NEW YORK (CBSNewYork) — It’s paradise lost for many people planning Caribbean vacations in the wake of hurricanes Irma and Maria.
As CBS2’s Jessica Moore reported, there are protections available to travelers and a few things to watch out for when re-booking your cancelled vacation.
Mike and Lindsey Schehr smiled for the camera on their wedding day, trading the sandy beaches of the Bahamas for those in Orange Beach, Alabama.
“We were disappointed. We had been looking forward to going for nine months,” Mike said.
The Schehrs are one of thousands of couples and families whose Caribbean travel plans were abruptly cancelled when hurricanes Irma and Maria roared through this month.
“We were told we were actually gong to lose money, so that was stressful,” Lindsey said.
Flights in the Caribbean are slowly resuming, with the first commercial flights in and out of St. Thomas happening on Friday.
Travel in much of the Caribbean remains at a standstill.
“If you paid for it with a credit card, you may have recourse because you contracted for a service that you didn’t get, or if you bought travel insurance, you may be okay, but keep in mind, you had to buy that insurance before the storm was officially names,” CBS travel expert Peter Greenberg said.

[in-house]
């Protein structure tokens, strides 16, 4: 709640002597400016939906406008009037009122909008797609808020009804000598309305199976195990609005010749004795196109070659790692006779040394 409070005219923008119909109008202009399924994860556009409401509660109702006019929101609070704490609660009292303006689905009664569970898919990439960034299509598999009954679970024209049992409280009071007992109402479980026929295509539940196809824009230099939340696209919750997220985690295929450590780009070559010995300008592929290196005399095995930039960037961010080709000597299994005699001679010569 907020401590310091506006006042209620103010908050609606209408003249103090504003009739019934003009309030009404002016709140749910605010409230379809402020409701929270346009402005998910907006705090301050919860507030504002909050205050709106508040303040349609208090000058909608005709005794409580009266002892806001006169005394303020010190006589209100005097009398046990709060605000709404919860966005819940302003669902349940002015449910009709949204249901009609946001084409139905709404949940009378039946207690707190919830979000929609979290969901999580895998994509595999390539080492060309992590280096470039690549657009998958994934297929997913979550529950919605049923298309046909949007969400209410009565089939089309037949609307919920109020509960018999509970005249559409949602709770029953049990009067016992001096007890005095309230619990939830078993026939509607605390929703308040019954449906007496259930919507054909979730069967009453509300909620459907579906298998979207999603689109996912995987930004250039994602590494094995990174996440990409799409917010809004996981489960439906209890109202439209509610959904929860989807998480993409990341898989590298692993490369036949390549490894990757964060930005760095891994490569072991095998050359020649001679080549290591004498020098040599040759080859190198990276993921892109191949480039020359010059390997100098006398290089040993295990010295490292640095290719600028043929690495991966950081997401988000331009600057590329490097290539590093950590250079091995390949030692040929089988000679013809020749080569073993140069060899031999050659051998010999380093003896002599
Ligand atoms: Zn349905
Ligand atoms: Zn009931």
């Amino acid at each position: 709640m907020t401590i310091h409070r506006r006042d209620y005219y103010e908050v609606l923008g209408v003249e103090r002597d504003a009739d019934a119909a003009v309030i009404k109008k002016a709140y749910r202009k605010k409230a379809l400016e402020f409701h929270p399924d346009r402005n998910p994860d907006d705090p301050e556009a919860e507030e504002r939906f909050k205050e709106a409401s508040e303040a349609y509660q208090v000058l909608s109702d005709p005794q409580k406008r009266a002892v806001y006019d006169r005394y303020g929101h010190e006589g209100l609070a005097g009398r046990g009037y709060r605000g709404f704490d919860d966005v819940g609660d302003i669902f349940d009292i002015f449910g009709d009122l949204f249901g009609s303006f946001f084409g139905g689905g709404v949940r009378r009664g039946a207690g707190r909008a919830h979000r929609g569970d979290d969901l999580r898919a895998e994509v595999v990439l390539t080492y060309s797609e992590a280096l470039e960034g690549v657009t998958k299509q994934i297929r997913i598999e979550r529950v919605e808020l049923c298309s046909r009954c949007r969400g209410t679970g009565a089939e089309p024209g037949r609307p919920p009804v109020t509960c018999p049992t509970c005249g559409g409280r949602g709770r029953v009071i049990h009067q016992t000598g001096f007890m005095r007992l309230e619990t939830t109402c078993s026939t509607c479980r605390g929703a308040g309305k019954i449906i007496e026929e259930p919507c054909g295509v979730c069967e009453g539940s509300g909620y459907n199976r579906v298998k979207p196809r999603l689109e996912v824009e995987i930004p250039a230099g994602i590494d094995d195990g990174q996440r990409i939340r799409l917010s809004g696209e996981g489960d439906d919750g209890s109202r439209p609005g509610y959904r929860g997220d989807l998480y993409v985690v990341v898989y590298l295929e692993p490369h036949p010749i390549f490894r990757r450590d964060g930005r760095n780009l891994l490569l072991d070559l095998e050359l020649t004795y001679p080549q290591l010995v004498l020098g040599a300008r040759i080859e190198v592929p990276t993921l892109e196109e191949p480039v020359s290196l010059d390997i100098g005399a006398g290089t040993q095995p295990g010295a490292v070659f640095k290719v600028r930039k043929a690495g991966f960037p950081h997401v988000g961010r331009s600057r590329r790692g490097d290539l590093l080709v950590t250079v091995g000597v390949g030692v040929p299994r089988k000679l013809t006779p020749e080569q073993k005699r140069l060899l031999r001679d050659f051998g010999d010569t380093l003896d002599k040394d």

Many travelers are now trying to move their vacations to other nearby islands, but Greenberg warned that decision could cost you big time.
“So if you now want to book in Barbados or Aruba or Curacao, well the needle shifts. Law of supply and demand, those airfares go up,” he said.
Most resorts in the Caribbean are offering refunds or waving the cost of rescheduling.
Lindsey and mike were protected by travel insurance and now plan to take their September honeymoon to the Bahamas in November.
“In my entire travel experience, the best times I’ve ever had were when plan A didn’t work,” Greenberg said.
So make the most of plan B, and if you act quickly, you may not see any losses in money or fun.
Greenberg said cruise passengers face a different challenge. Many cruise lines are opting to make changes covered in the passenger agreement, including; docking at different ports, and staying at those ports longer than the standard twelve hours.